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Tuesday, October 12, 2010

Obama Lifts Ban On Deep Water Drilling; But Hid BP Spill Truth

Obama Administration Lifts Deep-Water Drilling Moratorium

Interior Secretary Ken Salazar announced Tuesday that the Obama administration is lifting the Moratorium on deep-water oil drilling it put in place after the Gulf oil spill disaster.

Operators must comply with new rules and regulations in order to get permission to resume drilling, Salazar said.

"There will always be risks associated with deep-water drilling," Salazar said. "We have reached a point where we have significantly reduced those risks."

The six-month moratorium was first issued by Salazar in May after the April 20 explosion of BP's Deepwater Horizon drilling rig in the Gulf of Mexico that killed 11 people and triggered one of the worst environmental disasters in U.S. history.

When a federal judge overturned the ban and an appeals court agreed, Salazar issued a second ban in June that was scheduled to expire in November.

Critics of the ban, including Republican leaders, Gulf state officials and Gulf coast residents, said it would only hurt oil and gas workers in the already hard-hit coastal communities, where hundreds of jobs were lost because of the disaster.

Salazar said the moratorium provided time to make sure similar accidents involving a failed piece of equipment called a blowout preventer wouldn't occur, and that rig operators were prepared to deal with worst-case scenarios if it did happen.

Under the new requirements, operators must show that their proposed development and exploration plans can deal with potential blowouts and undergo detailed inspections and design reviews of blowout preventers by independent third parties, said Michael Bromwich, the new head of the federal agency that oversees offshore oil drilling.

Bromwich said it might take time for companies to come into full compliance, but he expected some permits for resumed drilling to be approved by the end of the year.

"We will not approve permits without vital supplemental information required by the rules," said Bromwich, director of the Bureau of Ocean Energy Management, Regulation and Enforcement.

Democratic Sen. Mary Landrieu of Louisiana, a critic of the moratorium, called Tuesday's announcement a good first step but said more was needed to help the region's oil and gas industry get back to work.

"This means that the administration must continue to accelerate the granting of permits in shallow and deep water, and provide greater certainty about the rules and regulations industry must meet," Landrieu said in a statement.

Landrieu has blocked Senate consideration of President Barack Obama's nomination of Jacob Lew to become the new director of the White House Office of Management and Budget to protest the moratorium. Her statement said she would study the situation in coming weeks before deciding whether to lift her hold on the nomination when the Senate returns from recess after the November 2 congressional elections.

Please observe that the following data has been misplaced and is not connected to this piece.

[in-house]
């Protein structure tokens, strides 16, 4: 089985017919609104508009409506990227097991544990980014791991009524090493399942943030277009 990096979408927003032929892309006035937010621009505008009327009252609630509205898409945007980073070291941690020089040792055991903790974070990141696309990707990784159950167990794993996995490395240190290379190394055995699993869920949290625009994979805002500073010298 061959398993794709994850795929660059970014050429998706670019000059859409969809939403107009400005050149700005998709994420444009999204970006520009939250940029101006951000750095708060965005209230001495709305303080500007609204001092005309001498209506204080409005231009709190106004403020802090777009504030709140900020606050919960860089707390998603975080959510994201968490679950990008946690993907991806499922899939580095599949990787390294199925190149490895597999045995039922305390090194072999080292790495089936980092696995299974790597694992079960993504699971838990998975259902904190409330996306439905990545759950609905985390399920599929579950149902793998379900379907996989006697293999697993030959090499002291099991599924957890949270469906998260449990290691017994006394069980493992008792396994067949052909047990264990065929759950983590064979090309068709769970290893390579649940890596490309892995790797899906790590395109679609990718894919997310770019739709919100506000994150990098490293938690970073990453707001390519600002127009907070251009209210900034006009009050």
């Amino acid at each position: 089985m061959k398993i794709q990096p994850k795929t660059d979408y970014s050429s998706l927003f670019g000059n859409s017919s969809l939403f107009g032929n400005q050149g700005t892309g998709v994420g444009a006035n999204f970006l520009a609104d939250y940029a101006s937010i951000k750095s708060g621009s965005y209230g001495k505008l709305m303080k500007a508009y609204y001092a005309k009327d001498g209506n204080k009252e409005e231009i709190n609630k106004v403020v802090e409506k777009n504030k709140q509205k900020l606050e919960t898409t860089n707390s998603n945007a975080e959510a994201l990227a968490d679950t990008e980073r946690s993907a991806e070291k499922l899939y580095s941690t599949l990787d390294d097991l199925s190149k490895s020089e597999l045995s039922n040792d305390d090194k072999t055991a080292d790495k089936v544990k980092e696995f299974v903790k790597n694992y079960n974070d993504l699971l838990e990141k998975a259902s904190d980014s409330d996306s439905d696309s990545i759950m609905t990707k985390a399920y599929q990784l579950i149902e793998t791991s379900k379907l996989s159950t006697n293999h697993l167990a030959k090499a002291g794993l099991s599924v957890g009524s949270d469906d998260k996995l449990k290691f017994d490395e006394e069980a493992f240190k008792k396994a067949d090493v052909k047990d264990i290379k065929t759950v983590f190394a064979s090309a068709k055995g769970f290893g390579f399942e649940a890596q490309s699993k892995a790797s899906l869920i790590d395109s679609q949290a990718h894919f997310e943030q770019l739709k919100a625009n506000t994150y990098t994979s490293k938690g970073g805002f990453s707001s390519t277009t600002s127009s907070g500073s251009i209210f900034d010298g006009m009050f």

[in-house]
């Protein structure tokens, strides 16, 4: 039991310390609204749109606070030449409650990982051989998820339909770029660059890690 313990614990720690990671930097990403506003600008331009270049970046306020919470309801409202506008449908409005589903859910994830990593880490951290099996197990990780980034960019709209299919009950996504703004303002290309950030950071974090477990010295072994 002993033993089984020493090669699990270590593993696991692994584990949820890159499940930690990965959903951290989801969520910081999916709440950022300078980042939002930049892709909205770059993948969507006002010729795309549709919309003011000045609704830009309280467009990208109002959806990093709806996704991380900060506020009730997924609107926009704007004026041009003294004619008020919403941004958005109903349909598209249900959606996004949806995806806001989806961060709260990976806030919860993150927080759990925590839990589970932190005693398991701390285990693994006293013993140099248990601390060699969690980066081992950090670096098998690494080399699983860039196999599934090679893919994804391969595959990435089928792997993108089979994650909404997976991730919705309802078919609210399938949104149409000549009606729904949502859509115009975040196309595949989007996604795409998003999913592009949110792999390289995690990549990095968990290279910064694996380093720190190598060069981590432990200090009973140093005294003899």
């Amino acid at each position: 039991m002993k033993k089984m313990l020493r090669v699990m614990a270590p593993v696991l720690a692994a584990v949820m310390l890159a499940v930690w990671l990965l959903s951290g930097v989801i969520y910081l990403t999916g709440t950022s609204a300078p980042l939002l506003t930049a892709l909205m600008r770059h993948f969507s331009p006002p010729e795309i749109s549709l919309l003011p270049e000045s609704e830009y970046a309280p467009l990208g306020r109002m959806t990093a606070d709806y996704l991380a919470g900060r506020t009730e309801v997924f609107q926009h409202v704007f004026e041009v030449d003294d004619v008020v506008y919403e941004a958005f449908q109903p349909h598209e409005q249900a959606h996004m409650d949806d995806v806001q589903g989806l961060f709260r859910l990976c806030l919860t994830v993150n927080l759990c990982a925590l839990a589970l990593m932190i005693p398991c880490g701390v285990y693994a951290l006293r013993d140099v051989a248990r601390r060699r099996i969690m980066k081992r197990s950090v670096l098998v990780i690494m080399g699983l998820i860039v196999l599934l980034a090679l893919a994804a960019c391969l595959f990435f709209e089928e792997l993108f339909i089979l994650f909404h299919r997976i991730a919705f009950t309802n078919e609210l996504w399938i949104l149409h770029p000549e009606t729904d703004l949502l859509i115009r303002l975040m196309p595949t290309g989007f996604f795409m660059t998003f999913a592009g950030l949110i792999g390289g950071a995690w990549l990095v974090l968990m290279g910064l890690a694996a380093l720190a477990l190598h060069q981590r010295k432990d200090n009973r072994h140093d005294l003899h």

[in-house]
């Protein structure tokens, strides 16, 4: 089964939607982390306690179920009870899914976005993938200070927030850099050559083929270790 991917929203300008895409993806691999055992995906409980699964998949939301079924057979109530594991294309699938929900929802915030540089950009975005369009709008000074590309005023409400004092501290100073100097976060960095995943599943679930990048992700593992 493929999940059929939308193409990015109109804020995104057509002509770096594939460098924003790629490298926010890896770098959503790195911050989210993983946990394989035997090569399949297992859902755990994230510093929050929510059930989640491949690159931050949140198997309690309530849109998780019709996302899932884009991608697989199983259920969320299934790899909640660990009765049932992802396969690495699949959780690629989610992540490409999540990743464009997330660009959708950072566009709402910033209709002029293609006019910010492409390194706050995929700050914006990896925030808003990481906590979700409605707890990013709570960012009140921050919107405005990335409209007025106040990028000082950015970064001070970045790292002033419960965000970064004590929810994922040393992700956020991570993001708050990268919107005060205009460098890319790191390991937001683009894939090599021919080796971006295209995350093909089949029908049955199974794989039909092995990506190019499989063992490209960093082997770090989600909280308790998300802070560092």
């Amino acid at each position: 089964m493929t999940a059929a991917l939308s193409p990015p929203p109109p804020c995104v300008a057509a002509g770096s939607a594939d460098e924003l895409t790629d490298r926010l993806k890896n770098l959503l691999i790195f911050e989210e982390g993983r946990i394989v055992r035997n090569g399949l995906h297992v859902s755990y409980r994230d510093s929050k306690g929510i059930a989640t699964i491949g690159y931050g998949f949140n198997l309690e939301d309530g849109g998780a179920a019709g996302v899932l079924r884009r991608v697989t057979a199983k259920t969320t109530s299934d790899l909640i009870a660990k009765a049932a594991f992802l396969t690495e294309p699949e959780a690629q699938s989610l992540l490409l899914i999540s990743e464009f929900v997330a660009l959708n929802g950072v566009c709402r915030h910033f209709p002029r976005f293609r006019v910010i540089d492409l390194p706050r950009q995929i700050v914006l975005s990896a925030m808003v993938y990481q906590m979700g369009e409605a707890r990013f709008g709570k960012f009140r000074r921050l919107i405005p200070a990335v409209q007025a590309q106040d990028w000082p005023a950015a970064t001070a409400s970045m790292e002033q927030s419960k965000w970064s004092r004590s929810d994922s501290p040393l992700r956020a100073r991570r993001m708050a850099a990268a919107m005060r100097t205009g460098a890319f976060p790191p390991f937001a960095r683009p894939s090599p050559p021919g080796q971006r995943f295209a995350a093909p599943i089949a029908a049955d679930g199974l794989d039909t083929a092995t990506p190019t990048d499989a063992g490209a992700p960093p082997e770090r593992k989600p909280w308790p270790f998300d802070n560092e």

An environmental group questioned if enough had been done to prevent another rig explosion and spill like the one that took oil giant BP and the government months to contain.

"Deepwater oil drilling is intrinsically dangerous, as demonstrated by the BP spill, and it's surprising the federal government thinks it has so quickly resolved all the problems that contributed to the spill," said David Guest, an attorney for Earthjustice.

"We learned from this spill that we have only a tiny fraction of what's necessary to control deep water oil spills," Guest said in a statement. "While we've now got some new regulations that address technology and safety, the federal government still hasn't come up with any new regulations addressing oil spill response. We still don't have the equipment or technology to control or contain the oil from a major blowout in the Gulf."

Salazar noted that one reason for the moratorium was because resources needed to respond to the disaster were tied up with the BP spill. Now that the broken well has been capped, those resources are again available in case of another accident, he said.

The moratorium affected 36 operators, half of which were able to continue some level of work such as helping to dig relief tunnels that capped the broken well, Salazar said. Lifting the moratorium means applications for 18 exploratory wells can again move forward, providing they comply with the tougher new regulations and rules, he said.

"The policy position we've articulated today is that we're open for business," Salazar said. "We will be taking applications for drilling in the deep water and we'll be processing those applications under the road map ... created in the last six months."

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Sources: MSNBC, Youtube, Google Maps

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